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The Battle Of New Orleans: Jimmie Driftwood

1110 words - 4 pages

Throughout history courageous, unselfish, sacrificial acts have described ‘heroes’ as unique individuals that served their communities above and beyond the norm. Song lyrics from the 1930s to 1970s have praised and denounced heroic actions found in songs by Jimmie Driftwood, The Battle of New Orleans (1936), and Mitch Murray and Peter Callander’s, Billy Don’t Be A Hero (1974) along with songs like John Henry (1870), John Brown’s Body (1861), and many others. Humanity craves heroes regardless of the culture or worldview people need to have something or someone to worship, admire, emulate, or detest; Joseph Campbell attempts and succeeds in describing in detail the arduous journey one must survive and endure to be reborn through the world navel and become the hero. Whether the hero is a favorite sports figure or singer/song writer or movie/television star or just a simple mom/dad trying to do the best they can for their children each has undergone moments of despair while in the dark valleys or exaltation of the mountain top to become the hero in the eye of the public or within the soul of themselves. “And so every one of us shares the supreme ordeal---carries the cross of the redeemer—not in the bright moments of his tribe’s great victories, but in the silences of his personal despair” (Campbell, 337).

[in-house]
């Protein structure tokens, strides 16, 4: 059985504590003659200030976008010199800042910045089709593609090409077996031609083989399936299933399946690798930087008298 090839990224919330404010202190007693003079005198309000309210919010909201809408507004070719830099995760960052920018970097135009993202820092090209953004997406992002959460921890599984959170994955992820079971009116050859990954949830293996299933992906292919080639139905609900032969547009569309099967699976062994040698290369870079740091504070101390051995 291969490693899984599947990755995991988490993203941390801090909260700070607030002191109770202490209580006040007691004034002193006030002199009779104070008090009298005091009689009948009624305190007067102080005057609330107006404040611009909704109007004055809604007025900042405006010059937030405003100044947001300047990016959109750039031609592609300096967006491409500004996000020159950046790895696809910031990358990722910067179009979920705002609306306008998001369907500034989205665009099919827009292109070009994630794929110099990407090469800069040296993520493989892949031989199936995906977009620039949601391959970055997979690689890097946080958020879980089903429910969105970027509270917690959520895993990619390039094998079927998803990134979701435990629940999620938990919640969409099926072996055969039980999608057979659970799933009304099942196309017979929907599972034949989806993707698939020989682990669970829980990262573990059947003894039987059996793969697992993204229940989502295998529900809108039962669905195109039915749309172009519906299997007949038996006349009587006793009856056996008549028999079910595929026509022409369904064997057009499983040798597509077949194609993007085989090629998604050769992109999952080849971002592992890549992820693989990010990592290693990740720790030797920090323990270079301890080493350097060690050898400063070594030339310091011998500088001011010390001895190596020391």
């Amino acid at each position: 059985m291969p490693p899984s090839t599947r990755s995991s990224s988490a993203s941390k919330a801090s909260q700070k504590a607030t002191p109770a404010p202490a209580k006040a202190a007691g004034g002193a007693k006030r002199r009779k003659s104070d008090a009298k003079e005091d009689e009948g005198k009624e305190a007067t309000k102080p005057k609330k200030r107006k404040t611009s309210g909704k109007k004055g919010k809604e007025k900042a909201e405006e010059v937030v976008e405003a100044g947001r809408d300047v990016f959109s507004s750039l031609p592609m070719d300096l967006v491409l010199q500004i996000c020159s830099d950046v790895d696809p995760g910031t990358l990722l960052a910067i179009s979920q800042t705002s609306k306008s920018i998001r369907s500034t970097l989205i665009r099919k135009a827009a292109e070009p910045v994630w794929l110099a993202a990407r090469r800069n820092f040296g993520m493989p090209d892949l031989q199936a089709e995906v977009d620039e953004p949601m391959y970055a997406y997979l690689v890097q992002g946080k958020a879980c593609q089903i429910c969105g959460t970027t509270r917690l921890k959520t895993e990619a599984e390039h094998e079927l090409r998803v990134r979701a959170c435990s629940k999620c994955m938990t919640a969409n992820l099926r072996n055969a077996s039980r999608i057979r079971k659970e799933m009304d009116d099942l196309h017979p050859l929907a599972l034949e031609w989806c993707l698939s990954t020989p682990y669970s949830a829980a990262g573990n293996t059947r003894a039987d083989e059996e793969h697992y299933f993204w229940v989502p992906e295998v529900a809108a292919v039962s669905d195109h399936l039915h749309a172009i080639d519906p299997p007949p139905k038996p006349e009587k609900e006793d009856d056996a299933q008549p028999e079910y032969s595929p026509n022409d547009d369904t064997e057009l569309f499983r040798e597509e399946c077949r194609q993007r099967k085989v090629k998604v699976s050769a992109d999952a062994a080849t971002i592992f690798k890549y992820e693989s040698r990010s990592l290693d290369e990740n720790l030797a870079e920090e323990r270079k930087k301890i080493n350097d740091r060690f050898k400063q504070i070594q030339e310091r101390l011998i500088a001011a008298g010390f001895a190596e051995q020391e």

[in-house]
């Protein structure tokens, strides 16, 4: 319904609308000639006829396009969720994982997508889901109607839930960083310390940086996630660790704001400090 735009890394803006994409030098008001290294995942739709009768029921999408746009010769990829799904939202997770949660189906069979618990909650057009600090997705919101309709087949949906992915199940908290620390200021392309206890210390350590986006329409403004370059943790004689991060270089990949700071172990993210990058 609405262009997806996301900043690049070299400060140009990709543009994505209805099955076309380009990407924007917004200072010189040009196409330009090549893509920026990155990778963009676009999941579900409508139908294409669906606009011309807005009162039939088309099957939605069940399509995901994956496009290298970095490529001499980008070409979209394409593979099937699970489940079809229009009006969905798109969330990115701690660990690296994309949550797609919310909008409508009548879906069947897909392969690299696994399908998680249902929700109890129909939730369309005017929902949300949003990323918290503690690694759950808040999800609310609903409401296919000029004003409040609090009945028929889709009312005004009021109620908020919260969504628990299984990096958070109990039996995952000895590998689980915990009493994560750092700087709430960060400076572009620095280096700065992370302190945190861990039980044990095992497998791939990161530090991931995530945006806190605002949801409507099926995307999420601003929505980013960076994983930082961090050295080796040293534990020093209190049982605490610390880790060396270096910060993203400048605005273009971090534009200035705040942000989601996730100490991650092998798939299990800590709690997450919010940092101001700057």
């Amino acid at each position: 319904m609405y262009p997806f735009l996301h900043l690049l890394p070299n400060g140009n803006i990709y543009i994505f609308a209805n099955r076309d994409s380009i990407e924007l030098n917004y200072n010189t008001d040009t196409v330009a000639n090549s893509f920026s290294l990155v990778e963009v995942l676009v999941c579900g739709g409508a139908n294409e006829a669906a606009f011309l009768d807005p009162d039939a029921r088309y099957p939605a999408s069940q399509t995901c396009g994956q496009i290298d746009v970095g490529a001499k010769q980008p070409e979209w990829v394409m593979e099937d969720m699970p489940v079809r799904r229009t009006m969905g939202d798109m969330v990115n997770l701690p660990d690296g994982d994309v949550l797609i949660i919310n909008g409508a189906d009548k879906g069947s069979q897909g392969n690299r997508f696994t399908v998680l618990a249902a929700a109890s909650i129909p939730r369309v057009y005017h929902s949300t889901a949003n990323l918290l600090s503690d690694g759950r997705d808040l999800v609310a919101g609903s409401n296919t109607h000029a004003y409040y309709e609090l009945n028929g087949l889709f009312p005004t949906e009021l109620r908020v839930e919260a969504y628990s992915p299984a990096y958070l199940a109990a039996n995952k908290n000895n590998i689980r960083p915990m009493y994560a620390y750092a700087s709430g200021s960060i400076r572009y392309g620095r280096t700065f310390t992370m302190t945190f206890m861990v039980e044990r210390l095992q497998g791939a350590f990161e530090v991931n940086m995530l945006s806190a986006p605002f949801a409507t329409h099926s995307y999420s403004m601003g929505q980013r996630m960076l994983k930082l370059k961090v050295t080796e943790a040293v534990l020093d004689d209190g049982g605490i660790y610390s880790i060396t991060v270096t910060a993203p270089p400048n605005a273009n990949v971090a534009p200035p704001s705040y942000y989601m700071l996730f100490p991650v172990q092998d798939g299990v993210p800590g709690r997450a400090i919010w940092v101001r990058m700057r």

As can be seen in the story of Jonah as related in the second chapter of Jonah in the King James Version:
“Then Jonah prayed unto the LORD his God out of the fish's belly, 2 And said, I cried by reason of mine affliction unto the LORD, and he heard me; out of the belly of hell cried I, and thou heardest my voice. 3 For thou hadst cast me into the deep, in the midst of the seas; and the floods compassed me about: all thy billows and thy waves passed over me. 4 Then I said, I am cast out of thy sight; yet I will look again toward thy holy temple. 5 The waters compassed me about, even to the soul: the depth closed me round about; the weeds were wrapped about my head. 6 I went down to the bottoms of the mountains; the earth with her bars was about me for ever: yet hast thou brought up my life from corruption, O LORD my God. 7 When my soul fainted within me I remembered the LORD: and my prayer came in unto thee, into thine holy temple. 8 They that observe lying vanities forsake their own mercy. 9 But I will sacrifice unto thee with the voice of thanksgiving; I will pay that that I have vowed. Salvation is of the LORD. 10 And the LORD spake unto the fish, and it vomited out Jonah upon the dry land.”
Personal anguish and agony of the hero portrayed in the story of Jonah can find a parallel within the pages of The Hero with a Thousand Faces; whether metaphorically or within the bounds of reality the hero struggles against great odds to overcome and be triumphant or disgraced in self-apathy. “The hero, therefore is the man or woman who has been able to battle past his personal and local historical limitations to the generally valid, normally human forms....

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